Surely, after a season like 2015, Honda will have learned their lesson? Apparently not. The latest version of the engine Honda tested at both Valencia and Jerez was still way too aggressive, though the engine was now aggressive in a different way, with more power off the bottom.

Making things worse was Honda's inability to get to grips with the new unified software. HRC technicians were finding it hard to control the RC213V engine using the new software, or create a predictable and comprehensible throttle response. Given that neither Yamaha nor Ducati had suffered the same problems, the issue was not with the software, but the way it was being used.

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A Modest Proposal: Prevent Towing In Moto3 By Paying, Not Punishing Riders

The problem of waiting on the racing line for a tow in Moto3 is an intractable one. Race Direction have tried just about everything to stop them. First, they tried issuing warnings. Then they started handing out penalty points. When that made no difference, they brought everyone in for a stiff talk.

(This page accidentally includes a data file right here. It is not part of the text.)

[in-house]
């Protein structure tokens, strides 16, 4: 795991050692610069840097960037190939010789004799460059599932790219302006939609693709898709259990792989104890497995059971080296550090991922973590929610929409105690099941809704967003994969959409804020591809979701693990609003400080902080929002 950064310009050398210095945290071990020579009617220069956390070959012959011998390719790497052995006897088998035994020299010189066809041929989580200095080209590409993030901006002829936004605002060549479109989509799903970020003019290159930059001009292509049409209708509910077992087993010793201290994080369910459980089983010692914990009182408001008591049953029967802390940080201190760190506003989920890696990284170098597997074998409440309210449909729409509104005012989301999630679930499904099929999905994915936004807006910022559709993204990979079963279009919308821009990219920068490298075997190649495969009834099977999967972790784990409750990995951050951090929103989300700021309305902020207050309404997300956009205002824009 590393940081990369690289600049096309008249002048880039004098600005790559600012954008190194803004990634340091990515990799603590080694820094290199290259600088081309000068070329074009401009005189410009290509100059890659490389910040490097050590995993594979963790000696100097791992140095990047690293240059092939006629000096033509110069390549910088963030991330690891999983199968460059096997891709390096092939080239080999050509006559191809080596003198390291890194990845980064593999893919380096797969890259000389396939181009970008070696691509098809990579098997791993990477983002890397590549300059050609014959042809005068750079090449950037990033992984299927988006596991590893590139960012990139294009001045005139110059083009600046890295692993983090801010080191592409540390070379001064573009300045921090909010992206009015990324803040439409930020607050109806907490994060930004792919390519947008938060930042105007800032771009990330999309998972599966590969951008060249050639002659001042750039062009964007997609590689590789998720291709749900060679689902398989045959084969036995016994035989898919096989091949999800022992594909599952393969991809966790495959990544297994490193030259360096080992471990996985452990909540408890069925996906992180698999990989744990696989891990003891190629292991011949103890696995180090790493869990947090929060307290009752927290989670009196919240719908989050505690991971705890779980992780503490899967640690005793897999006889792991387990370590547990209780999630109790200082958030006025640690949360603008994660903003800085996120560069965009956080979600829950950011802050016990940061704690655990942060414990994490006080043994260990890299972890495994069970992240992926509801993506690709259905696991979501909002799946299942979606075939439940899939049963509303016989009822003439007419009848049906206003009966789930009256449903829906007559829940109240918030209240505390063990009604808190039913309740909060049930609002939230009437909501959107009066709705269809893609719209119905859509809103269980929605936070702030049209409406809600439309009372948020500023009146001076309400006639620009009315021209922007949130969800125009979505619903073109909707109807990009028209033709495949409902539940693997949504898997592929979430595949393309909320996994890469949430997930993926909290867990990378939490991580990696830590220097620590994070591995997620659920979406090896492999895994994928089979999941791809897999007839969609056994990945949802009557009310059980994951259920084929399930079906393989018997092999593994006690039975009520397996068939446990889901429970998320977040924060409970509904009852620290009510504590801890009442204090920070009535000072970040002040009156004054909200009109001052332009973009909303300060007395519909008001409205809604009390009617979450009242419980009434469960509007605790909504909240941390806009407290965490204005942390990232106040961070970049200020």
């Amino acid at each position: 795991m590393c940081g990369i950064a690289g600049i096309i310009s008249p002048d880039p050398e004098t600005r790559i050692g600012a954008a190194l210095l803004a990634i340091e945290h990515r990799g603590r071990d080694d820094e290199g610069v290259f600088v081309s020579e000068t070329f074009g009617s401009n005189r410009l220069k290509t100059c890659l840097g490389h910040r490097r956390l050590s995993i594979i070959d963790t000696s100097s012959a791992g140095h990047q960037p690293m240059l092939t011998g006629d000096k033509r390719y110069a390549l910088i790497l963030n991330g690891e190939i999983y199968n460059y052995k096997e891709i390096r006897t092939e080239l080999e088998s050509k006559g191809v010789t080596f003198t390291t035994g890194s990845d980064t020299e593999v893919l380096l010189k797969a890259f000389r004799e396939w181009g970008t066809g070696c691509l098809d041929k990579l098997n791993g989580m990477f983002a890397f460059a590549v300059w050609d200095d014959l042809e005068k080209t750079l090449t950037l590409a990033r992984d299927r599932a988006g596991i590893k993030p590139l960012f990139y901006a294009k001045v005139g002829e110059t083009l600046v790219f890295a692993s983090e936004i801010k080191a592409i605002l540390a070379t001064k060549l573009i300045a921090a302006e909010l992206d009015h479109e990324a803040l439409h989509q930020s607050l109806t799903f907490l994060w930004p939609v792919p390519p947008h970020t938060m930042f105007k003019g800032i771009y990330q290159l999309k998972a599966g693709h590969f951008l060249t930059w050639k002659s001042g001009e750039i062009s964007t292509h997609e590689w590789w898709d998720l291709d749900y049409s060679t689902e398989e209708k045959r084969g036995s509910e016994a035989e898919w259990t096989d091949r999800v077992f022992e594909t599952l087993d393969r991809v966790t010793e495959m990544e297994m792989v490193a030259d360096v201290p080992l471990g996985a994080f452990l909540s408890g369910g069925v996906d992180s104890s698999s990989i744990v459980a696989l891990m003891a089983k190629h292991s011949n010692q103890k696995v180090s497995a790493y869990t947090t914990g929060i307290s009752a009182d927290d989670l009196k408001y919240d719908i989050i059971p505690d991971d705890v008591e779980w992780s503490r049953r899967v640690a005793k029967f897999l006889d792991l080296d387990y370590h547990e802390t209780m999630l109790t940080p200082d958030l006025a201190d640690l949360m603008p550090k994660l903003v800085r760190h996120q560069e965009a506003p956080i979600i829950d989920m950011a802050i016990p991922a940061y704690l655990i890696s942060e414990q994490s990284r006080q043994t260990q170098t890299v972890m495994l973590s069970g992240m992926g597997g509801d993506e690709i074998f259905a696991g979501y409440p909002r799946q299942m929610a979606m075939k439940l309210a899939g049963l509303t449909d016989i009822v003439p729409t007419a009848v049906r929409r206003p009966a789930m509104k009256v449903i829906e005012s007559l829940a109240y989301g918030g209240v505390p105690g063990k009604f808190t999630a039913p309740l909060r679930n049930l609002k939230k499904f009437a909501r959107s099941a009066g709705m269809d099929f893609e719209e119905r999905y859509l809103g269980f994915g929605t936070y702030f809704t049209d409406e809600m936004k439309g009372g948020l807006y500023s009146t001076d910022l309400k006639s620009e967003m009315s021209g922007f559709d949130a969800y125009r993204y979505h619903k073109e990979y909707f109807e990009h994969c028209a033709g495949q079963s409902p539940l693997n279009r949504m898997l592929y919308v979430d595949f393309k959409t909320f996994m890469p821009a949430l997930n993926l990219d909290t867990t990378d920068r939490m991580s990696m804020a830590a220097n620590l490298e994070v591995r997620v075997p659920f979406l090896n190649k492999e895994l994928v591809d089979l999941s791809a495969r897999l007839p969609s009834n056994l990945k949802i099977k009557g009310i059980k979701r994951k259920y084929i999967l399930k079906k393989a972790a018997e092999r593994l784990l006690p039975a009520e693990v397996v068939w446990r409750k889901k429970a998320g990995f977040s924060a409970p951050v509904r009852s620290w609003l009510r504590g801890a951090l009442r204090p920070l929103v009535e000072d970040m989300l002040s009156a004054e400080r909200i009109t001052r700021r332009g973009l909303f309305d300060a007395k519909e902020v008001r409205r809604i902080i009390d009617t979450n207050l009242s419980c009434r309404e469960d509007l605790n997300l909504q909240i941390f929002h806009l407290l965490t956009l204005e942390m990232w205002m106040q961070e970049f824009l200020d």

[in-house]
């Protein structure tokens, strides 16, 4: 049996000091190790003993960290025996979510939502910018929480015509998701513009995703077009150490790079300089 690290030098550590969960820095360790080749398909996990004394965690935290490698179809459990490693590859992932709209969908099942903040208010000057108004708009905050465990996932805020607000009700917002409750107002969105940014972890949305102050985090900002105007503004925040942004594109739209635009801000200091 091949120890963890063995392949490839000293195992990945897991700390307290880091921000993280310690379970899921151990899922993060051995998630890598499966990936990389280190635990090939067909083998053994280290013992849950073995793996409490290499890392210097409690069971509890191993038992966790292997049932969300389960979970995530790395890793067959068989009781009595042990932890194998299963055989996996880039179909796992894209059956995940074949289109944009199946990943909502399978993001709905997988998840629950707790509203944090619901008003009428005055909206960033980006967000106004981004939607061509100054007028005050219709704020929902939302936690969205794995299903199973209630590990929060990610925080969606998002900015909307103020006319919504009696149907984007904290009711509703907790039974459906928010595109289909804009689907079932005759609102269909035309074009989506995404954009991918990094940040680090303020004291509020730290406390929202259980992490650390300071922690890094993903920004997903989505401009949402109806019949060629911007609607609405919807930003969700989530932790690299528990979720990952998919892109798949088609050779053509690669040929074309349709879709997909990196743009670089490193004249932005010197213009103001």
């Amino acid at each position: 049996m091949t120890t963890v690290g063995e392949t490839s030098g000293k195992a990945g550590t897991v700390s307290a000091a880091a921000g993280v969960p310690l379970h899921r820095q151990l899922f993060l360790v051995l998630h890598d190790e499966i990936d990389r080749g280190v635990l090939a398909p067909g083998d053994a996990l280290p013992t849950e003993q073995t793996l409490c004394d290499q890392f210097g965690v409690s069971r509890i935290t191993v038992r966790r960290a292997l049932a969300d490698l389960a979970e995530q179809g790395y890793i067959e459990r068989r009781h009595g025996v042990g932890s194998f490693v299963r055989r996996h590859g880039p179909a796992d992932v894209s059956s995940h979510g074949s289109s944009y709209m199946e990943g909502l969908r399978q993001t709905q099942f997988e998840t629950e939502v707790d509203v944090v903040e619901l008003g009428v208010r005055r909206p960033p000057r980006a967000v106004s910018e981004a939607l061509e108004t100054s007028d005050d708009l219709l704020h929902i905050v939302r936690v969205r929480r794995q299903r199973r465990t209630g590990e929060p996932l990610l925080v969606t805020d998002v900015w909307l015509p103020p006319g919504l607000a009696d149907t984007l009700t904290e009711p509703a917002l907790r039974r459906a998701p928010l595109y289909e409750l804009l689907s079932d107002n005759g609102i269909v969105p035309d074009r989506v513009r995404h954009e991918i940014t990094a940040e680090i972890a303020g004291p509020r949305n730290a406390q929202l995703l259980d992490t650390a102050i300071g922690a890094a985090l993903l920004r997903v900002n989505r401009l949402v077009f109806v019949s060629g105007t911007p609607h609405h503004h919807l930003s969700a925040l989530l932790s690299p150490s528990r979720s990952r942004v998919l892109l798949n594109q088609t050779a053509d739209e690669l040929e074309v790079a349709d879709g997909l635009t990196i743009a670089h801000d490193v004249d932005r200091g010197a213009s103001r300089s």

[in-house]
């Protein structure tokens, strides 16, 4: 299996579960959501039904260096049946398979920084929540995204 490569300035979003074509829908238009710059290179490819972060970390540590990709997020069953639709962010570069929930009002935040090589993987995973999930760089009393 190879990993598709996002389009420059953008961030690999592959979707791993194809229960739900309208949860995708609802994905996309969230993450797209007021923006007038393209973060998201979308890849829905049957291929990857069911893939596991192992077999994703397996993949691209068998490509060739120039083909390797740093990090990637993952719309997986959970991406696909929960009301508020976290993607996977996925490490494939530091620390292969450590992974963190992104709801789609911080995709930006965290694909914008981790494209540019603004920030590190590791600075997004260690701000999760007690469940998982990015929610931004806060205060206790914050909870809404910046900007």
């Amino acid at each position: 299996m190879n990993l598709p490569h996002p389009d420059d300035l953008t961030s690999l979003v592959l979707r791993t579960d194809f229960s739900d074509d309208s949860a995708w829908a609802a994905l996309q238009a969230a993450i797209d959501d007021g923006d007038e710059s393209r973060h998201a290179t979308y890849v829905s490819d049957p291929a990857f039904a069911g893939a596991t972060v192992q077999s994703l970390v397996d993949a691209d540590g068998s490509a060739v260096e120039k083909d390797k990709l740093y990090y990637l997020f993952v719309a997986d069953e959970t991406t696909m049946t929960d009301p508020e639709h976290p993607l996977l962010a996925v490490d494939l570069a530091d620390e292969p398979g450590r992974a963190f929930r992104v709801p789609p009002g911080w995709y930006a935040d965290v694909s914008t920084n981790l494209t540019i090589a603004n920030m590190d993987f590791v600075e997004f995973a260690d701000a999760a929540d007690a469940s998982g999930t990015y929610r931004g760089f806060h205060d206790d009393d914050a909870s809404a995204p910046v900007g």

That had little impact, so they brought them in for another talk, and a new kind of penalty. Anyone guilty of going slowly (110% of their fastest sector time) through three consecutive sectors would be punished by dropping three places on the grid. The aim was to take away the benefit they gained from looking for a tow. In some cases, Race Direction also forced the Moto3 riders in question to sit out the first ten minutes of warm up on Sunday morning.

It didn't help. At Sepang, there were once again gaggles of Moto3 riders waiting on the racing line, looking for a two along the Malaysian circuit's two massive straights. At Valencia, it will be much the same, given the amount of time which can be gained down the front straight at the track.

Fans and pundits are left frustrated by the lack of effect the punishments imposed have had. So instead, they come up with their own ideas at solving the issue. Putting riders to the back of the grid. Banning them completely for one race. Splitting qualifying into two groups. Even, dumping the current qualifying format and using the old World Superbike one-rider-at-a-time Superpole system.

Unintended consequences